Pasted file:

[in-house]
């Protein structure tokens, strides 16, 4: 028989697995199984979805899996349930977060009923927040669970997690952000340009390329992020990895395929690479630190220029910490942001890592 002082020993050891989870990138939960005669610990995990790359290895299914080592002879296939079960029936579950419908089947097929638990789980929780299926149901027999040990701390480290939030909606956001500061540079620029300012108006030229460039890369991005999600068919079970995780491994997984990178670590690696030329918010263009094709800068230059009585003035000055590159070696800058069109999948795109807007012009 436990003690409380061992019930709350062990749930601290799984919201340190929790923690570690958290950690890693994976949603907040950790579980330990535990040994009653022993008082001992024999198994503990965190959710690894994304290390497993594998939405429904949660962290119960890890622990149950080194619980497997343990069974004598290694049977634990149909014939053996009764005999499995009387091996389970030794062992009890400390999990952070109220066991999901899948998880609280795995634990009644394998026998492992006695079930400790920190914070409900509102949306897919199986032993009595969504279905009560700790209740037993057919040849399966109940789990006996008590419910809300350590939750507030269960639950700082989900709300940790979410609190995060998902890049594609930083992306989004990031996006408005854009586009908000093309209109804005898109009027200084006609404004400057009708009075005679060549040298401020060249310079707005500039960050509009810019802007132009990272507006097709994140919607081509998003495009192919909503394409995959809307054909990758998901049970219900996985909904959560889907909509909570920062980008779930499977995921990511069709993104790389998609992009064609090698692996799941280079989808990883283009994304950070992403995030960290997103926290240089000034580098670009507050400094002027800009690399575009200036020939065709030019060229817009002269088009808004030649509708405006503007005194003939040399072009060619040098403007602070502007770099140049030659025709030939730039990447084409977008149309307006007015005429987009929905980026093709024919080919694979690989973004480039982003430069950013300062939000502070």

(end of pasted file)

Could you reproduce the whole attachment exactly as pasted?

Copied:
[in-house]
């Protein structure tokens, strides 16, 4: 028989697995199984979805899996349930977060009923927040669970997690952000340009390329992020990895395929690479630190220029910490942001890592 002082020993050891989870990138939960005669610990995990790359290895299914080592002879296939079960029936579950419908089947097929638990789980929780299926149901027999040990701390480290939030909606956001500061540079620029300012108006030229460039890369991005999600068919079970995780491994997984990178670590690696030329918010263009094709800068230059009585003035000055590159070696800058069109999948795109807007012009 436990003690409380061992019930709350062990749930601290799984919201340190929790923690570690958290950690890693994976949603907040950790579980330990535990040994009653022993008082001992024999198994503990965190959710690894994304290390497993594998939405429904949660962290119960890890622990149950080194619980497997343990069974004598290694049977634990149909014939053996009764005999499995009387091996389970030794062992009890400390999990952070109220066991999901899948998880609280795995634990009644394998026998492992006695079930400790920190914070409900509102949306897919199986032993009595969504279905009560700790209740037993057919040849399966109940789990006996008590419910809300350590939750507030269960639950700082989900709300940790979410609190995060998902890049594609930083992306989004990031996006408005854009586009908000093309209109804005898109009027200084006609404004400057009708009075005679060549040298401020060249310079707005500039960050509009810019802007132009990272507006097709994140919607081509998003495009192919909503394409995959809307054909990758998901049970219900996985909904959560889907909509909570920062980008779930499977995921990511069709993104790389998609992009064609090698692996799941280079989808990883283009994304950070992403995030960290997103926290240089000034580098670009507050400094002027800009690399575009200036020939065709030019060229817009002269088009808004030649509708405006503007005194003939040399072009060619040098403007602070502007770099140049030659025709030939730039990447084409977008149309307006007015005429987009929905980026093709024919080919694979690989973004480039982003430069950013300062939000502070």